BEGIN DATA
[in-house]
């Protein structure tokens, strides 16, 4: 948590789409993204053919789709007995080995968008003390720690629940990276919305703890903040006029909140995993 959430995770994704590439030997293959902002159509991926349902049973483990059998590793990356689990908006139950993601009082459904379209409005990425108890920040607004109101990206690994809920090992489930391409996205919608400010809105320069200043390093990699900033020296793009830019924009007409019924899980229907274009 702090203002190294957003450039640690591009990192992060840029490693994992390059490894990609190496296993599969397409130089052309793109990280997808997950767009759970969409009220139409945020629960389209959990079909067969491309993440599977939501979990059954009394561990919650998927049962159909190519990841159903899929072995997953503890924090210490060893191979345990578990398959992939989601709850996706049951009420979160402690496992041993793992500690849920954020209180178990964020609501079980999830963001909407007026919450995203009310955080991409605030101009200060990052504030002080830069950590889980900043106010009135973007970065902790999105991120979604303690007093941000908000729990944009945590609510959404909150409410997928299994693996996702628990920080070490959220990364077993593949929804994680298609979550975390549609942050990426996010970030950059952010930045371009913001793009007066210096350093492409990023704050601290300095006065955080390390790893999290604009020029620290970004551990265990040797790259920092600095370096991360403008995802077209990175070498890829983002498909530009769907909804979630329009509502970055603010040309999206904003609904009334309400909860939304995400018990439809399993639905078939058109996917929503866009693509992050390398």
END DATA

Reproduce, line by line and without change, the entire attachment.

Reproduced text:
[in-house]
């Protein structure tokens, strides 16, 4: 948590789409993204053919789709007995080995968008003390720690629940990276919305703890903040006029909140995993 959430995770994704590439030997293959902002159509991926349902049973483990059998590793990356689990908006139950993601009082459904379209409005990425108890920040607004109101990206690994809920090992489930391409996205919608400010809105320069200043390093990699900033020296793009830019924009007409019924899980229907274009 702090203002190294957003450039640690591009990192992060840029490693994992390059490894990609190496296993599969397409130089052309793109990280997808997950767009759970969409009220139409945020629960389209959990079909067969491309993440599977939501979990059954009394561990919650998927049962159909190519990841159903899929072995997953503890924090210490060893191979345990578990398959992939989601709850996706049951009420979160402690496992041993793992500690849920954020209180178990964020609501079980999830963001909407007026919450995203009310955080991409605030101009200060990052504030002080830069950590889980900043106010009135973007970065902790999105991120979604303690007093941000908000729990944009945590609510959404909150409410997928299994693996996702628990920080070490959220990364077993593949929804994680298609979550975390549609942050990426996010970030950059952010930045371009913001793009007066210096350093492409990023704050601290300095006065955080390390790893999290604009020029620290970004551990265990040797790259920092600095370096991360403008995802077209990175070498890829983002498909530009769907909804979630329009509502970055603010040309999206904003609904009334309400909860939304995400018990439809399993639905078939058109996917929503866009693509992050390398």